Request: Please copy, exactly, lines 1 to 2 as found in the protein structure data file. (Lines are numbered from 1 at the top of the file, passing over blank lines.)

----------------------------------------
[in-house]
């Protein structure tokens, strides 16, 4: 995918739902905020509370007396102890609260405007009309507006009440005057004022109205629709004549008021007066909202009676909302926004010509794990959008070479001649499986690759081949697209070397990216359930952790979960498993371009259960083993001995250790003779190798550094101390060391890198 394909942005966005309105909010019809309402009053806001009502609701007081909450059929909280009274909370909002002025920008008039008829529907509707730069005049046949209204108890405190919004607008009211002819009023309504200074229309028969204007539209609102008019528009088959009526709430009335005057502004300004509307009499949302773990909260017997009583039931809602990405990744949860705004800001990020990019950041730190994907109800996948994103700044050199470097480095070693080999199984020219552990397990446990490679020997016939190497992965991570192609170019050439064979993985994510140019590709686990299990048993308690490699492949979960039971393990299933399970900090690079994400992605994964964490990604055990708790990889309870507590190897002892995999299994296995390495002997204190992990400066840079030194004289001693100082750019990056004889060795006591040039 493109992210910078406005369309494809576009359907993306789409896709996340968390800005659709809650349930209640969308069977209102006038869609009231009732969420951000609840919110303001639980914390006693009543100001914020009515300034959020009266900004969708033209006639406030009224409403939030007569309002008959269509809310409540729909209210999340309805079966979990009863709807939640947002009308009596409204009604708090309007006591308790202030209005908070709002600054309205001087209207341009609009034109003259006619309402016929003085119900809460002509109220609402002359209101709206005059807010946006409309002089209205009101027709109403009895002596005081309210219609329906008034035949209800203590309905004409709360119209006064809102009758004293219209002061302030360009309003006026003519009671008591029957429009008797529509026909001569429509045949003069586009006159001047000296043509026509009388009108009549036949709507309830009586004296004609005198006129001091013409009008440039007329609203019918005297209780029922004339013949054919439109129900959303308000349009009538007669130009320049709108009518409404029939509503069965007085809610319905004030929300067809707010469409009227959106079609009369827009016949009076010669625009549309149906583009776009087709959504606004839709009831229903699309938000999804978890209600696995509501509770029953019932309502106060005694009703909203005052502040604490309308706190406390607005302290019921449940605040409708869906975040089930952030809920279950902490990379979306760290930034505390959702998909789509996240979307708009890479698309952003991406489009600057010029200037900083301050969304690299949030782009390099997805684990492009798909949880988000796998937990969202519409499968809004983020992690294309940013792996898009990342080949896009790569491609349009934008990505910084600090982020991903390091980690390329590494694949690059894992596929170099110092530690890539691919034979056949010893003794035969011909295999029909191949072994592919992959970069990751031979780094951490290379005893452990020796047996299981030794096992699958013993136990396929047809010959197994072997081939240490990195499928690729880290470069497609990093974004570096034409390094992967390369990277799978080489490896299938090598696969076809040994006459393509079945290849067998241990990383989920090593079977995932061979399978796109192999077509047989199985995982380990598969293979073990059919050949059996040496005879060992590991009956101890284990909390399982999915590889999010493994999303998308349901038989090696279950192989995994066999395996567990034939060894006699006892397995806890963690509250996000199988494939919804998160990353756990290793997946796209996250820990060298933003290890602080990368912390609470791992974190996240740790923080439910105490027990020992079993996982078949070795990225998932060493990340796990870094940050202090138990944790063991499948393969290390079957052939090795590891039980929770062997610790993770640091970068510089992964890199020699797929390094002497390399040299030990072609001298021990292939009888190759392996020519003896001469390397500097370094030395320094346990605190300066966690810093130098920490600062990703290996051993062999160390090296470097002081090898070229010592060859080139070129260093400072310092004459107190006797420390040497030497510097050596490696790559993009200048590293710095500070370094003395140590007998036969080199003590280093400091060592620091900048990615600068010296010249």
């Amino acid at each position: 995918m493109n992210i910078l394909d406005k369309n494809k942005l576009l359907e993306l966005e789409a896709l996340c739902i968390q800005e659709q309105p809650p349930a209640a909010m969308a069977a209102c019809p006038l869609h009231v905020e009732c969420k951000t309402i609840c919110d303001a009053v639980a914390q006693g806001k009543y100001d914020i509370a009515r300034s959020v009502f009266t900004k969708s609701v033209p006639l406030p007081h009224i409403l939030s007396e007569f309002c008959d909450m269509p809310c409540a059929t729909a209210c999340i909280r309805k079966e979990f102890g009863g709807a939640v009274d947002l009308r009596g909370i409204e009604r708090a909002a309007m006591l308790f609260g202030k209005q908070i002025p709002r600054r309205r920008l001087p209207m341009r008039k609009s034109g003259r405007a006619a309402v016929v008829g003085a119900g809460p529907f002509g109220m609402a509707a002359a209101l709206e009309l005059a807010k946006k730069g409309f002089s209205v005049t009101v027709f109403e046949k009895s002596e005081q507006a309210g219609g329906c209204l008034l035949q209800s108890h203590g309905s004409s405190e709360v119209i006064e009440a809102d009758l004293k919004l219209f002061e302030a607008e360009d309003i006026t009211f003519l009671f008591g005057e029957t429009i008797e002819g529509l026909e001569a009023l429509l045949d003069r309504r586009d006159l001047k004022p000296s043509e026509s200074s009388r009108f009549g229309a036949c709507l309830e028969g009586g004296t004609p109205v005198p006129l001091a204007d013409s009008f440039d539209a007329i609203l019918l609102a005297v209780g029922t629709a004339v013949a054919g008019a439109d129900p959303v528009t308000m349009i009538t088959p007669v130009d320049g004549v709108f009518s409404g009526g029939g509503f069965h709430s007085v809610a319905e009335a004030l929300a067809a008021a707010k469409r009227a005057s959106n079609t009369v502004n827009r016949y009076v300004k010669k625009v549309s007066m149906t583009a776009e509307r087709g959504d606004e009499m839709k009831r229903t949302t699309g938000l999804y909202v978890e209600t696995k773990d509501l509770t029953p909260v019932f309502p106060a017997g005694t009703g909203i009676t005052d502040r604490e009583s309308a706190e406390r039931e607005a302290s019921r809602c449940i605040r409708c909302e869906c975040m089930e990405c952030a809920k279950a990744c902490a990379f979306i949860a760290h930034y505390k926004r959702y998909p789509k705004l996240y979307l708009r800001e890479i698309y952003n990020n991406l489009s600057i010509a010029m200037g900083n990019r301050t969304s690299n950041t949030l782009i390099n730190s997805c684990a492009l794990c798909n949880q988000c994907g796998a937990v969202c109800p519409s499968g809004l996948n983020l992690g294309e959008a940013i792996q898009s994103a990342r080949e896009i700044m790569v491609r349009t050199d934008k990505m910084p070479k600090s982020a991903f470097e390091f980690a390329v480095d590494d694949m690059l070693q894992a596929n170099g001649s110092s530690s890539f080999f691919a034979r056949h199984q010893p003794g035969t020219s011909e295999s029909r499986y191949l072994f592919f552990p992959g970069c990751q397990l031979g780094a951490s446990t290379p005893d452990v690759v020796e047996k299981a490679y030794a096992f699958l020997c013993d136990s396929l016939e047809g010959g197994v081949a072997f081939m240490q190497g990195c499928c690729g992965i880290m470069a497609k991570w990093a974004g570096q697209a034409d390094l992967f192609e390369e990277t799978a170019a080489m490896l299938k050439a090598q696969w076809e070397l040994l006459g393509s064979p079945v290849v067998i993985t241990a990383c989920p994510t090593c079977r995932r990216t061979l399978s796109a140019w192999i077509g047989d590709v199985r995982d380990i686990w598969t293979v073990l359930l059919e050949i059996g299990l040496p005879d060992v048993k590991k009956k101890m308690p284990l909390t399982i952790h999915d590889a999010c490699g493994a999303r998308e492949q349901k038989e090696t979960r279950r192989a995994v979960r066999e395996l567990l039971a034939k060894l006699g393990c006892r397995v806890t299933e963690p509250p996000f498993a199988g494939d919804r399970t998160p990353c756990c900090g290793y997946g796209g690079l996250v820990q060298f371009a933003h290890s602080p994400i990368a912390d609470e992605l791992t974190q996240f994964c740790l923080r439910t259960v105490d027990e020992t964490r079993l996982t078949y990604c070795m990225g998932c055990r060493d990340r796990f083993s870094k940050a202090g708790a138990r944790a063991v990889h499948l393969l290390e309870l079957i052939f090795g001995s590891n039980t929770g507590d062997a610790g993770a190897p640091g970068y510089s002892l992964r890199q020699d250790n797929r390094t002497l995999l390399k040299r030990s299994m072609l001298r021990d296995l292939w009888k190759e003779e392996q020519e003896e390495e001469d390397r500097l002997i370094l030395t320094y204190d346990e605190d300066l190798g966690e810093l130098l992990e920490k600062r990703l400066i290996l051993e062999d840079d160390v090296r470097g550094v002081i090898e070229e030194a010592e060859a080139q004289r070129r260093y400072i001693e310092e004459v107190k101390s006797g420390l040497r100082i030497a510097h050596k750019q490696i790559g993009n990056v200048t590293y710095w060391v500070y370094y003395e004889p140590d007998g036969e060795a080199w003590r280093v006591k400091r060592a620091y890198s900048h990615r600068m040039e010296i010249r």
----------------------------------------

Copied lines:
[in-house]
């Protein structure tokens, strides 16, 4: 995918739902905020509370007396102890609260405007009309507006009440005057004022109205629709004549008021007066909202009676909302926004010509794990959008070479001649499986690759081949697209070397990216359930952790979960498993371009259960083993001995250790003779190798550094101390060391890198 394909942005966005309105909010019809309402009053806001009502609701007081909450059929909280009274909370909002002025920008008039008829529907509707730069005049046949209204108890405190919004607008009211002819009023309504200074229309028969204007539209609102008019528009088959009526709430009335005057502004300004509307009499949302773990909260017997009583039931809602990405990744949860705004800001990020990019950041730190994907109800996948994103700044050199470097480095070693080999199984020219552990397990446990490679020997016939190497992965991570192609170019050439064979993985994510140019590709686990299990048993308690490699492949979960039971393990299933399970900090690079994400992605994964964490990604055990708790990889309870507590190897002892995999299994296995390495002997204190992990400066840079030194004289001693100082750019990056004889060795006591040039 493109992210910078406005369309494809576009359907993306789409896709996340968390800005659709809650349930209640969308069977209102006038869609009231009732969420951000609840919110303001639980914390006693009543100001914020009515300034959020009266900004969708033209006639406030009224409403939030007569309002008959269509809310409540729909209210999340309805079966979990009863709807939640947002009308009596409204009604708090309007006591308790202030209005908070709002600054309205001087209207341009609009034109003259006619309402016929003085119900809460002509109220609402002359209101709206005059807010946006409309002089209205009101027709109403009895002596005081309210219609329906008034035949209800203590309905004409709360119209006064809102009758004293219209002061302030360009309003006026003519009671008591029957429009008797529509026909001569429509045949003069586009006159001047000296043509026509009388009108009549036949709507309830009586004296004609005198006129001091013409009008440039007329609203019918005297209780029922004339013949054919439109129900959303308000349009009538007669130009320049709108009518409404029939509503069965007085809610319905004030929300067809707010469409009227959106079609009369827009016949009076010669625009549309149906583009776009087709959504606004839709009831229903699309938000999804978890209600696995509501509770029953019932309502106060005694009703909203005052502040604490309308706190406390607005302290019921449940605040409708869906975040089930952030809920279950902490990379979306760290930034505390959702998909789509996240979307708009890479698309952003991406489009600057010029200037900083301050969304690299949030782009390099997805684990492009798909949880988000796998937990969202519409499968809004983020992690294309940013792996898009990342080949896009790569491609349009934008990505910084600090982020991903390091980690390329590494694949690059894992596929170099110092530690890539691919034979056949010893003794035969011909295999029909191949072994592919992959970069990751031979780094951490290379005893452990020796047996299981030794096992699958013993136990396929047809010959197994072997081939240490990195499928690729880290470069497609990093974004570096034409390094992967390369990277799978080489490896299938090598696969076809040994006459393509079945290849067998241990990383989920090593079977995932061979399978796109192999077509047989199985995982380990598969293979073990059919050949059996040496005879060992590991009956101890284990909390399982999915590889999010493994999303998308349901038989090696279950192989995994066999395996567990034939060894006699006892397995806890963690509250996000199988494939919804998160990353756990290793997946796209996250820990060298933003290890602080990368912390609470791992974190996240740790923080439910105490027990020992079993996982078949070795990225998932060493990340796990870094940050202090138990944790063991499948393969290390079957052939090795590891039980929770062997610790993770640091970068510089992964890199020699797929390094002497390399040299030990072609001298021990292939009888190759392996020519003896001469390397500097370094030395320094346990605190300066966690810093130098920490600062990703290996051993062999160390090296470097002081090898070229010592060859080139070129260093400072310092004459107190006797420390040497030497510097050596490696790559993009200048590293710095500070370094003395140590007998036969080199003590280093400091060592620091900048990615600068010296010249």